The HTK Rich Audio Transcription project is funded by the DARPA Effective, Affordable Reusable Speech-to-text (EARS) programme for 5 years starting in May 2002. The aim of the project is to very significantly advance the state-of-the-art while tackling the hardest speech recognition challenges including the transcription of broadcast news and telephone conversations. A wide range of research areas will be pursued aimed at both improving the word error rate of conventional speech recognition systems and developing an enriched output format with additional acoustic and linguistic metadata.
Staff members associated with the project are Phil Woodland, Mark Gales, and Thomas Hain.
Research on this project may be split into three broad tasks detailed below.
Task 1: Core Algorithm Development
The objective of this task is to improve the core speech recognition performance. The aim is to improve and develop new, generally applicable, techniques for speech recognition. The work will build on the current expertise of the Speech Group in research and development of LVCSR systems. Some of the technical areas to be addressed are:
Task 2: Metadata Generation
This task will examine the automatic generation of acoustic and linguistic metadata. This metadata will then be used to generate enriched transcriptions which contain the identity of the speaker, acoustic environment and channel conditions, as well as topic information. Furthermore the text will contain punctuation and capitalisation information. The approaches adopted will be extensions to existing techniques developed in Cambridge as well as the development of novel schemes. Some of the technical areas to be addressed are:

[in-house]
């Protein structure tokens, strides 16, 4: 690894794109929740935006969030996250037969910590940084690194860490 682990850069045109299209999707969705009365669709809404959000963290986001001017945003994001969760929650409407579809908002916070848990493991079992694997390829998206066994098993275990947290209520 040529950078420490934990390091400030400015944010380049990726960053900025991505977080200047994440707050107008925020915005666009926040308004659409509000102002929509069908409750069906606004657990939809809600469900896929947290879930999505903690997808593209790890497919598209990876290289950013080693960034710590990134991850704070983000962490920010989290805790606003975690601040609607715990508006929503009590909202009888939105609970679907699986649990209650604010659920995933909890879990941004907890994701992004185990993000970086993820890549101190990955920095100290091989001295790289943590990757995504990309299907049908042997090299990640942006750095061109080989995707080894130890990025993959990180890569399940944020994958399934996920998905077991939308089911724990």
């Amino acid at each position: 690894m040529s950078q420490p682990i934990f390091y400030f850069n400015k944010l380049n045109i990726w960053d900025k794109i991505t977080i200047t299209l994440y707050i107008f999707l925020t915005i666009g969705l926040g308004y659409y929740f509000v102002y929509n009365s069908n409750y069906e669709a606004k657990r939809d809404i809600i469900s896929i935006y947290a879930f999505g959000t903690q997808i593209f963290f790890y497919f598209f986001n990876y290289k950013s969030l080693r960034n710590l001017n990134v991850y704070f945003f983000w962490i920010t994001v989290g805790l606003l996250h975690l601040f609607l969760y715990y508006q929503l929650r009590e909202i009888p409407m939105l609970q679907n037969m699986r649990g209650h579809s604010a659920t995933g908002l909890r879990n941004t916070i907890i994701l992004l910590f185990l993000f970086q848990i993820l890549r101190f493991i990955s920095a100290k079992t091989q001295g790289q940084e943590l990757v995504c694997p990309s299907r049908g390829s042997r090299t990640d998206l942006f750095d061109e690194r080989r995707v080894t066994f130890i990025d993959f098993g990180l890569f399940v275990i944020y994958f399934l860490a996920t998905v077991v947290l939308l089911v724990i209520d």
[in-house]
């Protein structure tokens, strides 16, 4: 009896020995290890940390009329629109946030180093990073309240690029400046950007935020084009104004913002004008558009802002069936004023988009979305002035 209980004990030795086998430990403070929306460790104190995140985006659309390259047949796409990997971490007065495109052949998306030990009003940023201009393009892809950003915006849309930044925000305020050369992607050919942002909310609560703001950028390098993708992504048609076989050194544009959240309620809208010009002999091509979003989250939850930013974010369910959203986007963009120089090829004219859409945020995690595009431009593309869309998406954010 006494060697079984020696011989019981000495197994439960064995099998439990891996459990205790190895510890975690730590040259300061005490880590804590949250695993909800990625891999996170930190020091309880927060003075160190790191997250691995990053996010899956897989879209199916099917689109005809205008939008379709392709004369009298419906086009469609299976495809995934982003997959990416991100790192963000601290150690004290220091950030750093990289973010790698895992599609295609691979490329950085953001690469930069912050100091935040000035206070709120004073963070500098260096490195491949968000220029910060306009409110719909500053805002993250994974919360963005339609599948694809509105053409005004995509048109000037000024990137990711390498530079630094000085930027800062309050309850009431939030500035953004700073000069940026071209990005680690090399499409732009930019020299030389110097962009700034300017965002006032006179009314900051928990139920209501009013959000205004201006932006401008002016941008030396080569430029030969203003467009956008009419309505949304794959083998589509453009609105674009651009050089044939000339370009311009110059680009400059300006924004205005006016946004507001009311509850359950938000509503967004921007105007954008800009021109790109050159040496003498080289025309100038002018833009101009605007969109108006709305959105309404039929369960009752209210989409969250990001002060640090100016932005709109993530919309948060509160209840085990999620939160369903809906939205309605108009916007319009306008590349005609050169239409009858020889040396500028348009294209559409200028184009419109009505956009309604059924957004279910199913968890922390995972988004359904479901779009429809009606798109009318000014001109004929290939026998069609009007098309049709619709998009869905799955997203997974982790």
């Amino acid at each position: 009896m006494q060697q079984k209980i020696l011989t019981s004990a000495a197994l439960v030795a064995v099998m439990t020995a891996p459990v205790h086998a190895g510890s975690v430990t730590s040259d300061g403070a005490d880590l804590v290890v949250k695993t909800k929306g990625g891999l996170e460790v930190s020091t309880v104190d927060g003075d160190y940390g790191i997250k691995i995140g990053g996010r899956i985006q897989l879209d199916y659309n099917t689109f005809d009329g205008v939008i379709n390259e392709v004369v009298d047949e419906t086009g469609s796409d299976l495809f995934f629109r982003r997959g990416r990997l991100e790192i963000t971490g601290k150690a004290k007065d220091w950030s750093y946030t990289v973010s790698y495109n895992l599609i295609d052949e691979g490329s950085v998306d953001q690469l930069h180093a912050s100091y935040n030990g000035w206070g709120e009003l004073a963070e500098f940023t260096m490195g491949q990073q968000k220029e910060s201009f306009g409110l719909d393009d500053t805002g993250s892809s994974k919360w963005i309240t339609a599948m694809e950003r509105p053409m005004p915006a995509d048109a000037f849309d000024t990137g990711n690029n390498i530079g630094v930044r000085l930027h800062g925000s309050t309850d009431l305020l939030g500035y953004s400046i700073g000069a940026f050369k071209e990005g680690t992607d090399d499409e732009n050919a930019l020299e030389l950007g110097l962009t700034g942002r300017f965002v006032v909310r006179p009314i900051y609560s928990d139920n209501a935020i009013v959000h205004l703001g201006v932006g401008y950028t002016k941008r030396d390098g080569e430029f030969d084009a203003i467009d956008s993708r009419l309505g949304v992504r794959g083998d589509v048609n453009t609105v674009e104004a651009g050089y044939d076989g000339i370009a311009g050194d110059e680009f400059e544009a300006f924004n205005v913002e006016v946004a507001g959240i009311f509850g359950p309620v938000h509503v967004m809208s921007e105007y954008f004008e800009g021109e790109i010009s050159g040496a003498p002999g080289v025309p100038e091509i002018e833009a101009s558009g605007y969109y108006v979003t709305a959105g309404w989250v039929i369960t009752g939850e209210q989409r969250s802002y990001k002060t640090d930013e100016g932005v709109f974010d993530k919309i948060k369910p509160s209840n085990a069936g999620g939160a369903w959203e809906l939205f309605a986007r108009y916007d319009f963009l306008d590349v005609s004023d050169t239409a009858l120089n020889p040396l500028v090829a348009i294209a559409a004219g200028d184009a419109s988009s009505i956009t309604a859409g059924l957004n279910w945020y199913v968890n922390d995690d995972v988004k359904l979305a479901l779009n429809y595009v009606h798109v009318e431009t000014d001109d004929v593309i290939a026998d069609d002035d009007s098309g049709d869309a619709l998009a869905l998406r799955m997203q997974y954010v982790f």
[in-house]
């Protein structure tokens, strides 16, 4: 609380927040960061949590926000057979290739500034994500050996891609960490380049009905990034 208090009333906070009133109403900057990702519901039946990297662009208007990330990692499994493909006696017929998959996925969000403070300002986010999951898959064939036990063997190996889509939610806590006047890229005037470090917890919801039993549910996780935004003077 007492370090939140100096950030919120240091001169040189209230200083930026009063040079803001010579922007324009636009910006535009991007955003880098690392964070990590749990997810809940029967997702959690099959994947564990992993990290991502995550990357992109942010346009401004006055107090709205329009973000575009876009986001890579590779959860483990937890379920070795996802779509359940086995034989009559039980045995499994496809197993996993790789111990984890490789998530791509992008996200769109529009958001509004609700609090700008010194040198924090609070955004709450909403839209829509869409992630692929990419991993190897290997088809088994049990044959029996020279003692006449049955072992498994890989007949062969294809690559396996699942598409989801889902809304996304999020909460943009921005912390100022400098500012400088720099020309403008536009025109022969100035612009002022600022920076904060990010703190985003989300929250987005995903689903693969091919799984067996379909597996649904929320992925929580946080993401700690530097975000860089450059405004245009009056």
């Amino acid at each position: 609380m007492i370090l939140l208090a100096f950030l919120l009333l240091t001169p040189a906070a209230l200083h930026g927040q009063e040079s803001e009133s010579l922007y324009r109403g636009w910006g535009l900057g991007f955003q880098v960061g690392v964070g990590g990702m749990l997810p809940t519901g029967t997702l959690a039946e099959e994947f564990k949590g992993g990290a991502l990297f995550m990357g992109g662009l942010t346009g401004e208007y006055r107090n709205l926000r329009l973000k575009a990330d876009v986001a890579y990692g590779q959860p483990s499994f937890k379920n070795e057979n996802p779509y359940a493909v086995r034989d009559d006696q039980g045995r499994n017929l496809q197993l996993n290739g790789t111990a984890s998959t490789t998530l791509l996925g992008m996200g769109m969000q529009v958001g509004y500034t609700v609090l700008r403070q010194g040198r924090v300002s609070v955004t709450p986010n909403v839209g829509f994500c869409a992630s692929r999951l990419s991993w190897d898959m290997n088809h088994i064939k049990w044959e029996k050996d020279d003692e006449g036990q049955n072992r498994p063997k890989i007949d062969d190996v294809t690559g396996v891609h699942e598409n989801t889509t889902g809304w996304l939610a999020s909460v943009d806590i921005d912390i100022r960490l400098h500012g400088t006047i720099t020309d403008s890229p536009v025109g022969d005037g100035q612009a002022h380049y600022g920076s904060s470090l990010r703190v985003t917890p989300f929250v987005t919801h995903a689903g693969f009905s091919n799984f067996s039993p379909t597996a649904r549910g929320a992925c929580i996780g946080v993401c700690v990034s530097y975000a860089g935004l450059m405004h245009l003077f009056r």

Task 3: Public HTK Development
This task aims to develop and enhance the core HTK software toolkit available via the HTK Website. The HTK software has thousands of active users worldwide and is widely used in both research and educational environments. The functionality of the existing code-base is to be extended to incorporate the latest developments in speech recognition research. This will involve integrating existing "internal" software into the publicly available code and writing additional code as new techniques are developed. New functionality that is expected to be added includes improved adaptation, a large vocabulary decoder and discriminative training.
Apart from new functionality, ``recipes'' and infrastructure will be developed for a number of standard tasks. Infrastructure support will include the distribution of word lattices; language models and acoustic models.
It is expected that there will be 1 Research Associate working on this task.